R. Alta Charo, JD
Position title: Professor, Law & Bioethics, Law School
Dr, Charo is the Warren P. Knowles Professor of Law & Bioethics at the UW Law School.
- UW law professor offers look at FDA from the inside out (8 March 2012)
- Stem cell tourism takes advantage of patients, says Professor Alta Charo (26 March 2014)
- Professor R. Alta Charo receives ‘Women in the Law’ award (20 June 2014)
- Use Of Experimental Ebola Serum Raises Ethical Questions (11 August 2014)
- Statement from R. Alta Charo, law professor and ethicist, University of Wisconsin. Consultant and outside reviewer for Special Review Committee
- Ten to receive Distinguished Teaching Awards (1 May 2014)
- Law professor discusses Monday’s Supreme Court ruling (30 June 2014)
- Why We Need Fetal Tissue Research (14 August 2014)
- The Case of Embryonic Stem Cell Research (28 May 2015)
- Yes, Republicans are outraged about Planned Parenthood. But they used to support fetal tissue research (4 August 2015)
- Ethicists approve ‘3 parent’ embryos to stop diseases, but congressional ban remains (3 February 2016)
R. Alta Charo is the Warren P. Knowles Professor of Law and Bioethics at the University of Wisconsin at Madison. She is an elected fellow of the National Academy of Medicine (fomerly known as the Institute of Medicine) where she serves on its Board on Health Sciences Policy and its executive council. Professor Charo served as a member of the Obama-Biden Transition Project, where she was a member of the HHS review team, focusing her attention particularly on transition issues related to NIH and FDA. On leave from 2009 to 2011, she served a senior policy adviser in the Office of the Commissioner at the U.S. Food & Drug Administration. Charo has served on several expert advisory boards of organizations with an interest in stem cell research, including the Canadian Stem Cell Network, CuresNow, the Juvenile Diabetes Research Foundation, the International Society for Stem Cell Research and WiCell, as well as on the advisory board to the Wisconsin Stem Cell Research Program. In 2005, she was appointed to the ethics standards working group of the California Institute for Regenerative Medicine, where she helped to draft the CIRM regulations governing adult, embryonic and induced pluripotent stem cell research. Also in 2005, she helped to draft the National Academies’ Guidelines for Embryonic Stem Cell Research, and from 2006 to 2009 she co-chaired the National Academies’ Human Embryonic Stem Cell Research Advisory Committee.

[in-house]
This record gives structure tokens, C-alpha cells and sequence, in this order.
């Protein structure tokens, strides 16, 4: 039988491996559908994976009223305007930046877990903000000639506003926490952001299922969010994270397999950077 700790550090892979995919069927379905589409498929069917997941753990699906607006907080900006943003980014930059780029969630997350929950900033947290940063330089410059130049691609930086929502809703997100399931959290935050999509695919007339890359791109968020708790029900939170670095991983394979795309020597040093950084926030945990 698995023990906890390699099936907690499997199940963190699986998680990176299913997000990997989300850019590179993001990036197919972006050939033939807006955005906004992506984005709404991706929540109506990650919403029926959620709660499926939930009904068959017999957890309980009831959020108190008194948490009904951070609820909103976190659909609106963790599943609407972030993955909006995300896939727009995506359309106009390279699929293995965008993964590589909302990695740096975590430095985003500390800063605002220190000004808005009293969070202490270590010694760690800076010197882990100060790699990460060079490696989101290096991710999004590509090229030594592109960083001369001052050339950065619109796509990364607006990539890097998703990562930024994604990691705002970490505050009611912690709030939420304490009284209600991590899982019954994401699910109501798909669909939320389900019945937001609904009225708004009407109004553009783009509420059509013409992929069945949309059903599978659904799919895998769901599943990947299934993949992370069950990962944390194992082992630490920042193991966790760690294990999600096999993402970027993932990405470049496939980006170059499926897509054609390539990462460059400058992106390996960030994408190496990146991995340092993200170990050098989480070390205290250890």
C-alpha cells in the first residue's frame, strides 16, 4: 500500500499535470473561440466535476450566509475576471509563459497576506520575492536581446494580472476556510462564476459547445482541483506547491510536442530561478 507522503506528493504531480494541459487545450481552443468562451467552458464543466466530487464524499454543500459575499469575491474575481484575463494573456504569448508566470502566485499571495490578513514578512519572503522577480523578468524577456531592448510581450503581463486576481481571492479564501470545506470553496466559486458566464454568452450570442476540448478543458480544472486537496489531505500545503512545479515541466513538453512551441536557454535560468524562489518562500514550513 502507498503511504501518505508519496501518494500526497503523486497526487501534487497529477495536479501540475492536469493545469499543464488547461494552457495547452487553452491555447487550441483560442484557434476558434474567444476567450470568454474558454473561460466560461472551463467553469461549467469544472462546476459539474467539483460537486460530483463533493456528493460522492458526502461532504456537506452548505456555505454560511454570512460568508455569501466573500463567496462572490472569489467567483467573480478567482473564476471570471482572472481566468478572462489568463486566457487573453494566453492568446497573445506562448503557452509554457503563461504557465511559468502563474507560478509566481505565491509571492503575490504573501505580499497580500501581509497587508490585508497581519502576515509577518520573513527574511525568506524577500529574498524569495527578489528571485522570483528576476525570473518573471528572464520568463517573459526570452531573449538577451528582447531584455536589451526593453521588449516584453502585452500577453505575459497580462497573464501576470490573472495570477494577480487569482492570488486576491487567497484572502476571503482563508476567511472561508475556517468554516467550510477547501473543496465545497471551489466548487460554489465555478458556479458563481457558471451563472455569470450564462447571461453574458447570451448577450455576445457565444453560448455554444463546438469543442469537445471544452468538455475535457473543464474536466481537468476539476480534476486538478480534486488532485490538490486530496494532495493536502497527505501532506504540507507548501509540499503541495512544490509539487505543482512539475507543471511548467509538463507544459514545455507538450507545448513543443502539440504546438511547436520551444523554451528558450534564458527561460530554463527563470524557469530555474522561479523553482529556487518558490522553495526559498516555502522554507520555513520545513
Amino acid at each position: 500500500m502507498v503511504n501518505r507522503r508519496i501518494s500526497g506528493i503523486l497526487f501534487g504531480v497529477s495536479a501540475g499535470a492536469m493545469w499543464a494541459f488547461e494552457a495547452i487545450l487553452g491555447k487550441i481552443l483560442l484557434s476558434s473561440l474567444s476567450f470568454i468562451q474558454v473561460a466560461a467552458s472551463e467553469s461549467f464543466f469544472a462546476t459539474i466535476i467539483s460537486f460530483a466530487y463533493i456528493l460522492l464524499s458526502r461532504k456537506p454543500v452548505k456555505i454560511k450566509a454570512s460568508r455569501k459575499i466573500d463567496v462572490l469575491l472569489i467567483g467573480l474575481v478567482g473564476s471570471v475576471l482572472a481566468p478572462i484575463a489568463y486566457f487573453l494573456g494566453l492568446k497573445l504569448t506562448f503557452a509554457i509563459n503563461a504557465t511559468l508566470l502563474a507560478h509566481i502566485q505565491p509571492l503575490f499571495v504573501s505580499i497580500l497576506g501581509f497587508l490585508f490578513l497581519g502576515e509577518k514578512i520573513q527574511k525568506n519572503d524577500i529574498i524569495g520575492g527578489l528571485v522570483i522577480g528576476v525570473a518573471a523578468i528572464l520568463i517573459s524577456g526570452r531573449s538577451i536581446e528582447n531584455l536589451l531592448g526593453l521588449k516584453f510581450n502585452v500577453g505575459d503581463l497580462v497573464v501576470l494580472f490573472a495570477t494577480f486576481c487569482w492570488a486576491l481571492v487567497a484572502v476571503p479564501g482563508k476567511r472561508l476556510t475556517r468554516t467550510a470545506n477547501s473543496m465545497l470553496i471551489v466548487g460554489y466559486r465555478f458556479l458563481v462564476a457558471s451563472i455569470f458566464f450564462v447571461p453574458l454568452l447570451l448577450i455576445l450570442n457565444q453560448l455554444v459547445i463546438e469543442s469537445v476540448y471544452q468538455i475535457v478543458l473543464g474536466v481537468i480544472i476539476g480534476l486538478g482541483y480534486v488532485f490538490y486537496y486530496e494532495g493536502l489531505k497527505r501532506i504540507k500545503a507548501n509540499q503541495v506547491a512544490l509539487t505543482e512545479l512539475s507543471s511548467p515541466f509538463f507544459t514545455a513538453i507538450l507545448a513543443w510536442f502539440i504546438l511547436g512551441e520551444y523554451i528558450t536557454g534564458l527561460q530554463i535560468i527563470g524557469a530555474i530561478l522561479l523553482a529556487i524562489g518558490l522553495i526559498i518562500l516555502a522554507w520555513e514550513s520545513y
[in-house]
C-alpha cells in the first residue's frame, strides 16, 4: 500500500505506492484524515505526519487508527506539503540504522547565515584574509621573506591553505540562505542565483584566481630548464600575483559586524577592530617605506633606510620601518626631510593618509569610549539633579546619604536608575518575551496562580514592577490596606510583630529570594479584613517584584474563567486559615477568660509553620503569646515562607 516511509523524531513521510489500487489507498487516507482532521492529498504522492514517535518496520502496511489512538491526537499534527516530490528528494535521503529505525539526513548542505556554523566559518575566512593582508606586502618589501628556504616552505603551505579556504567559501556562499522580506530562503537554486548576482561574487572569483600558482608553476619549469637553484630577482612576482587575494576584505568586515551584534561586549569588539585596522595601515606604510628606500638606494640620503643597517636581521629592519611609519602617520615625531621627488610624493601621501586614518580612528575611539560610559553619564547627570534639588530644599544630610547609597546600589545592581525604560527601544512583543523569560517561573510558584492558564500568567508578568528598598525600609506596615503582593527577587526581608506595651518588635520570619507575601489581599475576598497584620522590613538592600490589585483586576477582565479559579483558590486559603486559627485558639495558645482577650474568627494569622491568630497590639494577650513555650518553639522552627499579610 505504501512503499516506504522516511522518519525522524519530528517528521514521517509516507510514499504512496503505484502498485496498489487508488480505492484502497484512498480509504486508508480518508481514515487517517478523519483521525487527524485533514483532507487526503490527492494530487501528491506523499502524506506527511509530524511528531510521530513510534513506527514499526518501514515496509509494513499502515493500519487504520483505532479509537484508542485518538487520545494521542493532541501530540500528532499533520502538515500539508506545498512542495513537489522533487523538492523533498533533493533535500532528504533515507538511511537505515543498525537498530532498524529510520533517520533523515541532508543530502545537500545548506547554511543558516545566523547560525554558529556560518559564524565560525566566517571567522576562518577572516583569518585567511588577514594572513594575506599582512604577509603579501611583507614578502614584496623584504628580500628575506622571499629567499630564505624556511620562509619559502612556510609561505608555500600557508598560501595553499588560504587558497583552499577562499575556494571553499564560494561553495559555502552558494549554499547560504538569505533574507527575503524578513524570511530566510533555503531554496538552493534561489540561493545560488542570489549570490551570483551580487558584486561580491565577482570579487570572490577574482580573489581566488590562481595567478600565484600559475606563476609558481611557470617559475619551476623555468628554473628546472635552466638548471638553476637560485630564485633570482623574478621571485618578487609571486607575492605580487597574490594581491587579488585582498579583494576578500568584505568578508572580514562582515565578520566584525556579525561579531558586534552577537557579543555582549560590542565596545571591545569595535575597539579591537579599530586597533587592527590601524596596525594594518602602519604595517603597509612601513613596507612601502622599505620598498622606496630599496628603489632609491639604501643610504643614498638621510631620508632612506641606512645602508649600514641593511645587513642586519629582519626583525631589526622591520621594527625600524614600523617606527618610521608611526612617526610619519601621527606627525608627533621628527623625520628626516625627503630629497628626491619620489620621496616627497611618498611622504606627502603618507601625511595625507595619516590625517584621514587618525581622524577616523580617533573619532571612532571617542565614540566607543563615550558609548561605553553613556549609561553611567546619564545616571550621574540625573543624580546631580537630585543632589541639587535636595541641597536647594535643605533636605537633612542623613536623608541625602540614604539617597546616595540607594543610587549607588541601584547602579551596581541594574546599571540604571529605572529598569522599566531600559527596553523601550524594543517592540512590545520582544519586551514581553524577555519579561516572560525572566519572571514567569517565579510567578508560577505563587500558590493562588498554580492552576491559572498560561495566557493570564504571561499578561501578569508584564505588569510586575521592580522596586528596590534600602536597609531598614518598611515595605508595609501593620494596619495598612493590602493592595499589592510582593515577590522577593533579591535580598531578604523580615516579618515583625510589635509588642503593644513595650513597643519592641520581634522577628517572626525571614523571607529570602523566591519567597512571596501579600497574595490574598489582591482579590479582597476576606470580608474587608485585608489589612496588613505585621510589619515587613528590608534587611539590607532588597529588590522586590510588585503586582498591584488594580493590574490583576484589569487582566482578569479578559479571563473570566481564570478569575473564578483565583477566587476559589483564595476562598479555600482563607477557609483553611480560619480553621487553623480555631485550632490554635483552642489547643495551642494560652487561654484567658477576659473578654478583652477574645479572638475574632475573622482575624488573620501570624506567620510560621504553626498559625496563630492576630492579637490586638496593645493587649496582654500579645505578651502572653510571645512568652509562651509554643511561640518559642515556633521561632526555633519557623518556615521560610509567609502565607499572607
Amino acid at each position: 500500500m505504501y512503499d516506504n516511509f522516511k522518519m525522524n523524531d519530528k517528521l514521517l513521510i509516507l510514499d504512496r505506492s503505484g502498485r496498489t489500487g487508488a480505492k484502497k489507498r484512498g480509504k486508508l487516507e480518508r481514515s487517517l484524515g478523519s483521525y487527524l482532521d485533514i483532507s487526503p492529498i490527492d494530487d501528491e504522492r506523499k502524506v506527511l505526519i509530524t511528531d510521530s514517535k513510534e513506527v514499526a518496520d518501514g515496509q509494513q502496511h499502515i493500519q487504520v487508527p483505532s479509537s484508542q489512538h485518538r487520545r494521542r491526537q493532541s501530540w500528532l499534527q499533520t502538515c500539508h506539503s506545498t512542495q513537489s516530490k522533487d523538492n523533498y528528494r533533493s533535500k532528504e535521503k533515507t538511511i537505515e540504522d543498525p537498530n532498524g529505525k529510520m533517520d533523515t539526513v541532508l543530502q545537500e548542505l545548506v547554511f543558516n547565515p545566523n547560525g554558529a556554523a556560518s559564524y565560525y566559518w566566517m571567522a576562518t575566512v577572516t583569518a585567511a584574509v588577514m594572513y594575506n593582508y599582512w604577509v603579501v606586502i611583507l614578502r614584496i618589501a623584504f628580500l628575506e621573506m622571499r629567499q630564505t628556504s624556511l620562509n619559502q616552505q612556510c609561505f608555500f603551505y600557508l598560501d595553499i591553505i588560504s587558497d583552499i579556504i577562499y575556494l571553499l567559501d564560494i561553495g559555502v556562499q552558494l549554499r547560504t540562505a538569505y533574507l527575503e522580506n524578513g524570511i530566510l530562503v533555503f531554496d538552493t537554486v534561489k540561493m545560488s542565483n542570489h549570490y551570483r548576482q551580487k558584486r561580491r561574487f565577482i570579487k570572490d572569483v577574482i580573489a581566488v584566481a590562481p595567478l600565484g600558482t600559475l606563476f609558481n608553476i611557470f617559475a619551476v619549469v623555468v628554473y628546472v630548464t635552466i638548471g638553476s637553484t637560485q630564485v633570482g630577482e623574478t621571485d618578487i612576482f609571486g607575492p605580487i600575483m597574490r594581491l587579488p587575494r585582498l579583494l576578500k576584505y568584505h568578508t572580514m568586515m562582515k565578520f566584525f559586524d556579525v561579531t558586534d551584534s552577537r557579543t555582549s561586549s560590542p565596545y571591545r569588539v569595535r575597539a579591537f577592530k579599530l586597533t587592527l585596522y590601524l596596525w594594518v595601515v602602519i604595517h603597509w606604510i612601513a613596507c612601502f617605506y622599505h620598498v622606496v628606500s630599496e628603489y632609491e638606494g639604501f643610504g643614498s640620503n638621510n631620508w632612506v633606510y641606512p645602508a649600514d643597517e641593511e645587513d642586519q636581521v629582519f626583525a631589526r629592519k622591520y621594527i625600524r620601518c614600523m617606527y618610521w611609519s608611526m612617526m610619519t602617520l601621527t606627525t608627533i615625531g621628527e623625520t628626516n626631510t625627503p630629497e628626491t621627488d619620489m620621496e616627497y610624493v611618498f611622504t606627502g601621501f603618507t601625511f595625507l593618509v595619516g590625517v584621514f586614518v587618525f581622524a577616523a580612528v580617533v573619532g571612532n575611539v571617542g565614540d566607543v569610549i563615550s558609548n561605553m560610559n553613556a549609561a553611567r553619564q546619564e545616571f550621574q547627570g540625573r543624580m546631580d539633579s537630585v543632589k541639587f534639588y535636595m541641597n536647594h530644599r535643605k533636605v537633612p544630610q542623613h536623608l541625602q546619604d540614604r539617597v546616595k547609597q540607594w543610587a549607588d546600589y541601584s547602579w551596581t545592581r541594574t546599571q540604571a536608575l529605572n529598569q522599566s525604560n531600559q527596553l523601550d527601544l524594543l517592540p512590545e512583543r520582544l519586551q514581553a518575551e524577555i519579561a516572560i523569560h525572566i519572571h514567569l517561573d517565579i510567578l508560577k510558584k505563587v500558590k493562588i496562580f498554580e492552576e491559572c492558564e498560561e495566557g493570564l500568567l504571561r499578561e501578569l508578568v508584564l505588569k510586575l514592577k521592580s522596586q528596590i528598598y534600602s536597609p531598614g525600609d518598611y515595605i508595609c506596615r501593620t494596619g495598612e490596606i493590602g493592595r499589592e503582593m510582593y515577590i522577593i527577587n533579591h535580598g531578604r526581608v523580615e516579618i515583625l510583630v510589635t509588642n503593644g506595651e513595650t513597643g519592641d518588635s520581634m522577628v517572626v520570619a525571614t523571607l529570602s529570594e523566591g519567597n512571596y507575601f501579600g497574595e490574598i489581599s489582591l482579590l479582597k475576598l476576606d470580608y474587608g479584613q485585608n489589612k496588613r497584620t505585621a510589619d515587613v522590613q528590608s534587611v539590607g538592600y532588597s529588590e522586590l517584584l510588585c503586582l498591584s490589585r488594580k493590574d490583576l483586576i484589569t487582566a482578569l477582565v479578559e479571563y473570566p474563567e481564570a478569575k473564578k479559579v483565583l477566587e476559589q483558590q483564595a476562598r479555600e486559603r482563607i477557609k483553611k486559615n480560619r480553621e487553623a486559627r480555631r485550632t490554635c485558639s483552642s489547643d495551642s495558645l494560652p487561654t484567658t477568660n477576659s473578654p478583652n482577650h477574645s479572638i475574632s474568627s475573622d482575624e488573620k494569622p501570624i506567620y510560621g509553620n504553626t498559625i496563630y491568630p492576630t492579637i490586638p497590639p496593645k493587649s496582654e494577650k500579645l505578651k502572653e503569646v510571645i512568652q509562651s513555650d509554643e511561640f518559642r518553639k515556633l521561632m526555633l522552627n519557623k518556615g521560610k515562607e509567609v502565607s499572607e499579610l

More recently, she chaired a 2013 National Academies workshop on stem cell “tourism.” (A video of the workshop can be found here), and was named co-chair of the newly formed National Academy of Medicine Forum on Regenerative Medicine. She is also the co-chair of the joint NAS-NAM Committee on Human Gene Editing and in March 2016 she testified in support of fetal tissue research before the congressional Select Investigative Panel on Saving Infant Lives.
Charo’s earlier related work included service in 1994 on the NIH Human Embryo Research Panel, and from 1996-2001, as a member of President Clinton’s National Bioethics Advisory Commission where she participated in drafting its reports on “Cloning Human Beings”(1997); “Research Involving Persons with Mental Disorders that May Affect Decisionmaking Capacity”(1998); “Research Involving Human Biological Materials: Ethical Issues and Policy Guidance”(1999); “Ethical Issues in Human Stem Cell Research”(1999); “Ethical and Policy Issues in International Research: Clinical Trials in Developing Countries” (2001); and “Ethical and Policy Issues in Research Involving Human Participants” (2001).
- Charo, “The Legal and Regulatory Context for Human Gene Editing.” Issues in Science and Technology” 32(3): 39-45 (Spring 2016)
- Charo, “On the Road (to a Cure?): Stem Cell Tourism and Lessons for Gene Editing” New England Journal of Medicine 2016; 374:901-903 (March 10, 2016)
- Sharfstein and Charo, “The Promotion of Medical Products in the 21st Century: Off-label Marketing and First Amendment Concerns.” Journal of the American Medical Association (November 2015; 314(17):1795-1796)
- Carroll and Charo, “The Societal Opportunities and Challenges of Genome Editing.” Genome Biology (November 2015). 16:242-248
- Charo, “Fetal Tissue Fallout” New England Journal of Medicine, (on line first: August 12, 2015. DOI: 10.1056/NEJMp1510279)
- Charo, “Yellow Light Traffic Signals for Emerging Technologies,” Science 24 July 2015: Vol. 349 no. 6246 pp. 384-385.
- National Academy of Sciences, Ethics Guidelines for Embryonic Stem Cell Research (committee member) (April 2005) and as updated 2007, 2008 and 2009 (committee co-chair).
- Liao, Goldschmidt, Sugarman, Bok, Brown, Charo, Faden, Hare, Kahn, Kurtzberg, Manton, Moreno, Shanwani, Sulmasy, Taylor, Zoloth. Ethical and Policy Issues Related to Progenitor Cell-Based Strategies for Prevention of Atherosclerosis. 33 Journal of Medical Ethics 643-646 (2007). California Institute for Regenerative Medicine, Regulations for the Ethical Practice of Stem Cell Research. (committee member) 2007.
- Daley, Ahrlund-Richter, Auerbach,, Benvenisty, Charo, Chen, Deng, Goldstein, Hudson, Hyun, Junn, Love, Lee, McLaren, Mummery, Nakatsuji, Racowsky, Rooke, Rossant, Scholer, Solbakk, Taylor, Trounson, Weissman, Wilmut, Yu, Zoloth. The ISSCR guidelines for human embryonic stem cell research. Science 315(5812):603-604. February 2, 2007.
- Charo. Body of Research – Ownership of Human Tissue. New England Journal of Medicine 355(15):1517-1519. October 12, 2006.